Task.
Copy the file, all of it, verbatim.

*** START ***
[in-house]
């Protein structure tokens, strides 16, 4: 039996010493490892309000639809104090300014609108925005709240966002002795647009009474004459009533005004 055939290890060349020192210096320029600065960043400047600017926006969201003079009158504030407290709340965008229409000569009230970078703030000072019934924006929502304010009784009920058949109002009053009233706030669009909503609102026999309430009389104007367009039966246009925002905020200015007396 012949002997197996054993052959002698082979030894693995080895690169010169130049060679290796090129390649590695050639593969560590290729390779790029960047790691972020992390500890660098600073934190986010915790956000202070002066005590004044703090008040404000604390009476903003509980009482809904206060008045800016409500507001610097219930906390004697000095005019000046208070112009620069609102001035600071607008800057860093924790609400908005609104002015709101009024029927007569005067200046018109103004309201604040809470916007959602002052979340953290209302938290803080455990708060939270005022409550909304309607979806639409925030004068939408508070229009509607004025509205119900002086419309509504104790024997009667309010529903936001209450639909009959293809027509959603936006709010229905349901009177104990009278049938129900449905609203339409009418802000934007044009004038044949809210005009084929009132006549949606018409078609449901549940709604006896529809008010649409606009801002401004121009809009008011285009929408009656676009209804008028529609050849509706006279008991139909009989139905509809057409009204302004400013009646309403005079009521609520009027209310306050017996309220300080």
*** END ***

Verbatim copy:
[in-house]
């Protein structure tokens, strides 16, 4: 039996010493490892309000639809104090300014609108925005709240966002002795647009009474004459009533005004 055939290890060349020192210096320029600065960043400047600017926006969201003079009158504030407290709340965008229409000569009230970078703030000072019934924006929502304010009784009920058949109002009053009233706030669009909503609102026999309430009389104007367009039966246009925002905020200015007396 012949002997197996054993052959002698082979030894693995080895690169010169130049060679290796090129390649590695050639593969560590290729390779790029960047790691972020992390500890660098600073934190986010915790956000202070002066005590004044703090008040404000604390009476903003509980009482809904206060008045800016409500507001610097219930906390004697000095005019000046208070112009620069609102001035600071607008800057860093924790609400908005609104002015709101009024029927007569005067200046018109103004309201604040809470916007959602002052979340953290209302938290803080455990708060939270005022409550909304309607979806639409925030004068939408508070229009509607004025509205119900002086419309509504104790024997009667309010529903936001209450639909009959293809027509959603936006709010229905349901009177104990009278049938129900449905609203339409009418802000934007044009004038044949809210005009084929009132006549949606018409078609449901549940709604006896529809008010649409606009801002401004121009809009008011285009929408009656676009209804008028529609050849509706006279008991139909009989139905509809057409009204302004400013009646309403005079009521609520009027209310306050017996309220300080």